I’ve found my new girl crush in the form of one Chef Christina Tosi. I had the opportunity to meet and chat with her at the opening of the new Momofuku Milk Bar in Toronto. Here’s part one of my chat with her– pardon the slight and potential ramblings— I’m writing this at 2am 😉
The Bake the Book event allowed attendees to partake in an interactive meet and greet as well as an opportunity to taste one of her innovative creations: the birthday cake truffle. As we watched her turn a sheet tray into truffles, she divulged the story of Milk Bar’s inception as well as her own baking roots and personal story.
Protection and integrity was one of the major reasons cited for the initial delay and reluctance to expand beyond New York’s borders and open additional Milk Bar shops. Before making the leap, she had to ensure that the culture and the people in the kitchen that reproduced her baked goodies exhibited the same passion and care her staff did in New York. When she was present for the Momofuku Noodle Bar and Daisho openings in Toronto and saw how wonderful the people were, she became much more receptive to opening a store here. Her fears of growing too large to quickly were alleviated. Torontonians, she felt, embodied the same spirit, culture, and community her homebase did; knowing this, Christina was confident that this would be expressed in the food too. In the end, it was a decision she was glad she made. Torontonians, and their sweetooths definitely rejoiced as well.
As for Milk Bar’s philosophy, it taps into many things: childhood nostalgia is a major factor. Her passion for baking came from her grandmother and mother. She has fond memories of devouring a Funfetti cake from a boxed mix her mother would make her. In many ways, Milk Bar is an homage to the birthday cakes her mother made her. Tosi says that it is an American Bakery but on her own terms– and certainly not an average one. While it is a combination of the ‘trashy’, guilty pleasure foods– such as the frosting you’d indulge in from the plastic container with a spoon– or fingers–being a big fan of textures, colours, and flavours, Tosi has elevated the humble cake mix with the use of European butter (note, boost in richness!), French Valrohna Chocolate, and Tahitian vanilla. The sprinkles and ‘trashiness’ is still visually present, but there’s definitely flavour refinement and thoughtfulness that shows through. It takes a lot of skill to make her cakes and sweets look like something from the grocery store– but with a discernible difference in taste. That’s the genius of her ‘marketing’ and ‘branding’, so to speak. Taking an already familiar product that most people have an emotional connection to but elevate the flavour profile (high quality ingredients and french techniques such as a play on the triumvirate in her cakes and truffles) and ultimately garnering a loyal following and consumer base that continues to grow today.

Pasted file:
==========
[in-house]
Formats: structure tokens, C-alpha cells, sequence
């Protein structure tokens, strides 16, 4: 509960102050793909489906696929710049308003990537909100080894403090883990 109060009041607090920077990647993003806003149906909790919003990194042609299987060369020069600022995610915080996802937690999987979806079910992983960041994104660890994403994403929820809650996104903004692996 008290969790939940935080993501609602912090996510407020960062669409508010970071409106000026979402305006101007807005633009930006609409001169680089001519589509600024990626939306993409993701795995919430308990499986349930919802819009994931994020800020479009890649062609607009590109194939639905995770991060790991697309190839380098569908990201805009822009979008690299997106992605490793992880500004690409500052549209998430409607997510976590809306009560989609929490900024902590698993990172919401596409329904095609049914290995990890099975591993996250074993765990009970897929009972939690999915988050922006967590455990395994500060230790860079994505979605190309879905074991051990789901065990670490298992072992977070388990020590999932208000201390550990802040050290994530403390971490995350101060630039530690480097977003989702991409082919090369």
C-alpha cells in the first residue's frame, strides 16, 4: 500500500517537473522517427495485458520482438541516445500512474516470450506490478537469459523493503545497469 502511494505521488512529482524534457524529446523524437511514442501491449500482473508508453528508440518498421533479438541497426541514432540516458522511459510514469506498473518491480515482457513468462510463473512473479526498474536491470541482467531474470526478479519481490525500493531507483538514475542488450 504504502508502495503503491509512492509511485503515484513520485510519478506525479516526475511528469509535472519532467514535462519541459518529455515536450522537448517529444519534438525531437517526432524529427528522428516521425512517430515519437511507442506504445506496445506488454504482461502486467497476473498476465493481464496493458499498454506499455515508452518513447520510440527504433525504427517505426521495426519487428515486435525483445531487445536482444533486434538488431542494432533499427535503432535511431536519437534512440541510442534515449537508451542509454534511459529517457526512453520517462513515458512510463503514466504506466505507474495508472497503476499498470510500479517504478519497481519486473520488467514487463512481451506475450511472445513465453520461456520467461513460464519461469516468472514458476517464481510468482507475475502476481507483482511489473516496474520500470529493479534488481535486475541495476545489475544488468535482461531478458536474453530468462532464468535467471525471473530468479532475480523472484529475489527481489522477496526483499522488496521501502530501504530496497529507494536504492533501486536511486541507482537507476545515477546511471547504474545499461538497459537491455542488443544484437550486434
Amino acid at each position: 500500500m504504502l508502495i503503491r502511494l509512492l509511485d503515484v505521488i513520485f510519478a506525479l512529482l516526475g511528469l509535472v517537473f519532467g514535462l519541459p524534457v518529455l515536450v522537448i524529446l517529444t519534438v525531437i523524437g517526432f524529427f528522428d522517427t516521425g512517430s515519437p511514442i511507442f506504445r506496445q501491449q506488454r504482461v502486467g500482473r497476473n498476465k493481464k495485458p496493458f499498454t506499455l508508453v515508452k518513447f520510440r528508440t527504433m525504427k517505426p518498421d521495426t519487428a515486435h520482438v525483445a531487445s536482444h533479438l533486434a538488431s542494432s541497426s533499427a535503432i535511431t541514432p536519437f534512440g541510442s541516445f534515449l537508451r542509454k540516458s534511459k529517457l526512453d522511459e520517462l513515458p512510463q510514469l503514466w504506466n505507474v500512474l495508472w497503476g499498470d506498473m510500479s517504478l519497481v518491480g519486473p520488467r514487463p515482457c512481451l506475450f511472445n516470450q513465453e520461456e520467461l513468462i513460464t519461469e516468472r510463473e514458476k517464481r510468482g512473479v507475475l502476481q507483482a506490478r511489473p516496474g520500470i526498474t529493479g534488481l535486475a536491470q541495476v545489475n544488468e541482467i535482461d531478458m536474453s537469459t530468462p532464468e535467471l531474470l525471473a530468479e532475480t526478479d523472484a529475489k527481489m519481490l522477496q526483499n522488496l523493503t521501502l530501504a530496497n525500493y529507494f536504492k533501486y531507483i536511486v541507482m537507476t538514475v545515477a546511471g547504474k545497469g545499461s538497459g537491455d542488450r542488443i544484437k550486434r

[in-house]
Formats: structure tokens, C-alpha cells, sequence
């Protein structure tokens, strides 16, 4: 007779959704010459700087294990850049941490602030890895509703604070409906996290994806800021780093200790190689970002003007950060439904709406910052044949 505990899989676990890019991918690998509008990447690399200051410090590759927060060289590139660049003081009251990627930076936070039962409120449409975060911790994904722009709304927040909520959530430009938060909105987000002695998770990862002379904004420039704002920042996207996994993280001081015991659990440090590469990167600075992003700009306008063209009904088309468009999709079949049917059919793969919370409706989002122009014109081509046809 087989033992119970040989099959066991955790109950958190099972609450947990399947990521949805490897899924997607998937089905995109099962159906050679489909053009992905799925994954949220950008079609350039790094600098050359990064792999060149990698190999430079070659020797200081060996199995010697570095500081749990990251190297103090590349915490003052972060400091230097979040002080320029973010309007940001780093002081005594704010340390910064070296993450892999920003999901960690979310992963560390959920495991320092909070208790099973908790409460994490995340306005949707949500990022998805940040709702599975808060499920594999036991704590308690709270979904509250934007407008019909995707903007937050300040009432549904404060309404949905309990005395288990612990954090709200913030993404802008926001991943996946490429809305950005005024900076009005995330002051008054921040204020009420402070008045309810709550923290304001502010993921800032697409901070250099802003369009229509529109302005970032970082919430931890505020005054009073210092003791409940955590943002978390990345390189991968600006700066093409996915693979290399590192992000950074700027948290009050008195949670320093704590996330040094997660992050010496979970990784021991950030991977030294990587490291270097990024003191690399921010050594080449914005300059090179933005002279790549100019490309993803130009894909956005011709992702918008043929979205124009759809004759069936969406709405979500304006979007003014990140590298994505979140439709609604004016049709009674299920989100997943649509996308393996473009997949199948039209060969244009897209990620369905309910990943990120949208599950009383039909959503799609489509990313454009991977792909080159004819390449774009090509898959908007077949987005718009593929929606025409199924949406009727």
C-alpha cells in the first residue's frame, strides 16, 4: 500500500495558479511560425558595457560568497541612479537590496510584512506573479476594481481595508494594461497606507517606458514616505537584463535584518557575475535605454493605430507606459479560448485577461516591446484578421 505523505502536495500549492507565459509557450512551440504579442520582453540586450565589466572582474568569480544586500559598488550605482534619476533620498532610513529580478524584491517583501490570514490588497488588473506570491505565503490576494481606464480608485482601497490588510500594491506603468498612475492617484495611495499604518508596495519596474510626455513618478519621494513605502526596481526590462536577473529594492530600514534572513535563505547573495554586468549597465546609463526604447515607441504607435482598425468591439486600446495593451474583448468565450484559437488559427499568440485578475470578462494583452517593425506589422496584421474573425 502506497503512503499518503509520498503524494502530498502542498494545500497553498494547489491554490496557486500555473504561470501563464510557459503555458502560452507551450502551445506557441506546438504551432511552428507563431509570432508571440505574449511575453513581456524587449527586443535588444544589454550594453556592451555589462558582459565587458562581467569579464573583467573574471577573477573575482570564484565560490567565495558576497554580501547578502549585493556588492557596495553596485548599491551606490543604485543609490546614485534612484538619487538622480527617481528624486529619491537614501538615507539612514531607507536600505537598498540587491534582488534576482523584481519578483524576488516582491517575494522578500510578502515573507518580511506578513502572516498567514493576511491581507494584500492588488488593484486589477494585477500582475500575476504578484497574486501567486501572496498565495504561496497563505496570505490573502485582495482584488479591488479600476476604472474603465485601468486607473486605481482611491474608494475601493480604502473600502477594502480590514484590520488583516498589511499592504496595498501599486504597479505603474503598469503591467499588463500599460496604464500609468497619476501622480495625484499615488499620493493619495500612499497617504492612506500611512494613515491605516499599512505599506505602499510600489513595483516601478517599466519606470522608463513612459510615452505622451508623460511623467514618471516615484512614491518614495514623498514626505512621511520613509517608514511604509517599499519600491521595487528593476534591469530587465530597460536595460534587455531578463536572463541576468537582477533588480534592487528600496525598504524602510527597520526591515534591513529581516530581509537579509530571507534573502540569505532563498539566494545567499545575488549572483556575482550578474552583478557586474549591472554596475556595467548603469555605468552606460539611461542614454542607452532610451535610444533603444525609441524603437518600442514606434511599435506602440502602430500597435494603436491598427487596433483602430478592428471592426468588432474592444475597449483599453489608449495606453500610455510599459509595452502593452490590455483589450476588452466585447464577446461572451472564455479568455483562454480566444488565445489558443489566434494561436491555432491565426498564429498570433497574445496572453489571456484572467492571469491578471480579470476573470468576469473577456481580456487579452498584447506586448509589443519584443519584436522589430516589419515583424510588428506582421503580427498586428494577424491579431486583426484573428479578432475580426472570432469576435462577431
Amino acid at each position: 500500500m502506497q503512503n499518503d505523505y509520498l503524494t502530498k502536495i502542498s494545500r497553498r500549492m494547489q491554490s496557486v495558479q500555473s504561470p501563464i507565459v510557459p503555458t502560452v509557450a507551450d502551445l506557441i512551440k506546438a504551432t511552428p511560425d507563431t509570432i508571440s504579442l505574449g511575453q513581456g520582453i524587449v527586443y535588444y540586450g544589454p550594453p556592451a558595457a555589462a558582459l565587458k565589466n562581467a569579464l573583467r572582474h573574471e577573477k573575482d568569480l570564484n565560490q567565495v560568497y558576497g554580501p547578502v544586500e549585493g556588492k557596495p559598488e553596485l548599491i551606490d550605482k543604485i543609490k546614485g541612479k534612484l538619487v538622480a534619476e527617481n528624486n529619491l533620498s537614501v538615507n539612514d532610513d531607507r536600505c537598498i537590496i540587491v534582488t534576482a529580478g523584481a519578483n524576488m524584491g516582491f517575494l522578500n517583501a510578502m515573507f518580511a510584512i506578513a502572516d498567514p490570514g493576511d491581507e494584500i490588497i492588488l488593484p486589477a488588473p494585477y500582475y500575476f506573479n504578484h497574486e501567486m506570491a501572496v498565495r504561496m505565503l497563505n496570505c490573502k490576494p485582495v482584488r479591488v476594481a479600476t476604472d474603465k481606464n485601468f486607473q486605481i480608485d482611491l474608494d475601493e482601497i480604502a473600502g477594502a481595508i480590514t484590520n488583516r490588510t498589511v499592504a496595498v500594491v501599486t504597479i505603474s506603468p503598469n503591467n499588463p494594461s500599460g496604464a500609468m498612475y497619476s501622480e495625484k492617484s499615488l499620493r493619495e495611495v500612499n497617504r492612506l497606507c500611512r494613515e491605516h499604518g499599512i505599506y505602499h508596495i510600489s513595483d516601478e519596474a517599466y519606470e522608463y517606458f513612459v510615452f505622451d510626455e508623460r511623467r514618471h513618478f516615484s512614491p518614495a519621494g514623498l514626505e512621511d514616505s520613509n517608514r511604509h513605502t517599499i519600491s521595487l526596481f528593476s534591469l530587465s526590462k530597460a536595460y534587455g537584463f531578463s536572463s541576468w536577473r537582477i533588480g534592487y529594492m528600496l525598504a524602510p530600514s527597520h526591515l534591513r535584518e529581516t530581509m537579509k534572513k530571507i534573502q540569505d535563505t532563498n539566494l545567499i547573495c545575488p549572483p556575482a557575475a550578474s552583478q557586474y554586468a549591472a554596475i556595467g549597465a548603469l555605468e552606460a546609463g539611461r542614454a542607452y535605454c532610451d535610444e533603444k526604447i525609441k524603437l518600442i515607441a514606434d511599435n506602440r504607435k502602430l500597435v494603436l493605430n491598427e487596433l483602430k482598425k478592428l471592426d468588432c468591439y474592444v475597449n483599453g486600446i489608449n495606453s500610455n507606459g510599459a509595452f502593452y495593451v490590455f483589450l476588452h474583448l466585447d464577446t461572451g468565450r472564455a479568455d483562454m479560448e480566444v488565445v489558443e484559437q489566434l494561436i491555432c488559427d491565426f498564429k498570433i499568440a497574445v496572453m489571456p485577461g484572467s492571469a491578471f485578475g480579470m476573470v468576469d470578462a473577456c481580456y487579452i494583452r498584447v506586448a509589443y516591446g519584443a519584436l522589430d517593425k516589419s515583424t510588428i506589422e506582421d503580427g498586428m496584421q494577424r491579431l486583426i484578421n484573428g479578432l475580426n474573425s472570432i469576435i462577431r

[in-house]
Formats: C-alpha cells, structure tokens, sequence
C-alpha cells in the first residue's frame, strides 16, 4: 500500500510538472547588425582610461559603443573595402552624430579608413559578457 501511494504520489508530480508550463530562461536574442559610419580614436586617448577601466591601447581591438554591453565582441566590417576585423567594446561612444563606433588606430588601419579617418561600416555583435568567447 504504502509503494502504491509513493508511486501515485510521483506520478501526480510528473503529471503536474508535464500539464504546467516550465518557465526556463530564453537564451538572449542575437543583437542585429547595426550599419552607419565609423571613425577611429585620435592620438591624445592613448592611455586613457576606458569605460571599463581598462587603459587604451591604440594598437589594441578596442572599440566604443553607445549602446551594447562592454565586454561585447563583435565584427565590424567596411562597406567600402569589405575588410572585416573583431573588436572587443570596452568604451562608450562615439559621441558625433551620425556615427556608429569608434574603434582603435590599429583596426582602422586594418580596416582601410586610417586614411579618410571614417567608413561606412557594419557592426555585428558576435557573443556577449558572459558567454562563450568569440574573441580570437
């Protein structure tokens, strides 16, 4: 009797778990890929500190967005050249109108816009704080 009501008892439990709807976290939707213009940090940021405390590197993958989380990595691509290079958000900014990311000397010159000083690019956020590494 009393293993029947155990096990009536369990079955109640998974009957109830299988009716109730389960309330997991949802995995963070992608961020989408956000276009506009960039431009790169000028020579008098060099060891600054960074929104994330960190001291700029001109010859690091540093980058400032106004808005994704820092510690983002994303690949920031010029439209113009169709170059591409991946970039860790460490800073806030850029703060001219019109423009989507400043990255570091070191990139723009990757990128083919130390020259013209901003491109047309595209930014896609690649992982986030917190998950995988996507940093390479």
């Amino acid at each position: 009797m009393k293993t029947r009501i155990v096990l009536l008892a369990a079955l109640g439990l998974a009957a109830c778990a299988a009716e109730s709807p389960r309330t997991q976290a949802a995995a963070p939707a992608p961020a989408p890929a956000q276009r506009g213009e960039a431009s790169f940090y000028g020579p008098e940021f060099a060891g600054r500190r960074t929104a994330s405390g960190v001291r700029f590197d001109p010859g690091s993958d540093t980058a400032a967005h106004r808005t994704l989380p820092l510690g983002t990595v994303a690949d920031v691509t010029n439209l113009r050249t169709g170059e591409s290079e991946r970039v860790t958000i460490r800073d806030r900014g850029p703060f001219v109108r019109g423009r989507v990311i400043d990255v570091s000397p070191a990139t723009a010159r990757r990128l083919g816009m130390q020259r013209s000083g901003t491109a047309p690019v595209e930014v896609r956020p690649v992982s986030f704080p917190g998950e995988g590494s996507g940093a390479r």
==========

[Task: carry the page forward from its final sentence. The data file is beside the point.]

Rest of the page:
With regards to appearances of her desserts, in particular, the homemade and unfinished look was simply out of practicality- she admits without hesitation that she is an impatient person. Tosi feels it takes too long to frost a cake. In addition, she prefers the raw look; you can see all the pretty layers– to her, it is something you shouldn’t hide but shine a spotlight on.
Considering her background in Electrical Engineering and her passion for numbers (she majored in applied math), it seems fitting that she ended up in baking and pastry arts rather than cooking, the former affords minimal room for error and requires much precision to ensure these types of dishes turn out correctly. When she was in school studying, she always enjoyed baking for her friends and classmates. Her fate was sealed when she convinced a restaurant in Virginia to work in their kitchen. Of course, the sweets she baked and brought for the staff everyday certainly helped too. While working as a morning prep cook, it was then she realized she was relishing every moment. With her engineering degree completed, she made the move to New York city and enrolled in culinary school.
Upon graduation eight and a half years ago, she worked at WD-50 with Wylie Dufresne as a pastry cook but more to conduct a scientific analysis on the then new technology of sous-vide and cooking foods using this technique. Another person who was interested in this new form of cooking was Wylie’s friend, David Chang. Dufresne sent her to help him with how to cook proteins using this temperature controlled ‘water bath’. At the time, Chang had already opened Noodle Bar with plans to expand. As Tosi got to know Chang, he found out she was ready to move on from WD-50. Knowing a bit about her background, he offered her a job on the spot as Community Manager– which Tosi describes as a job requiring one to be a ‘jack of all trades’ ( keeping ‘house’, greeting guests, diffusing toilet flooding crises,etc). Even though the job primarily involved care of all matters related to the Front of the House, again she couldn’t be kept away from the kitchen. As with the restaurant she worked at in Virigina, here and again, she would bring baked goods and sweets for the staff. One day, David finally caved and she was allowed to tinker in the kitchen. At that time, his restaurant offered no desserts…
… part two to be continued….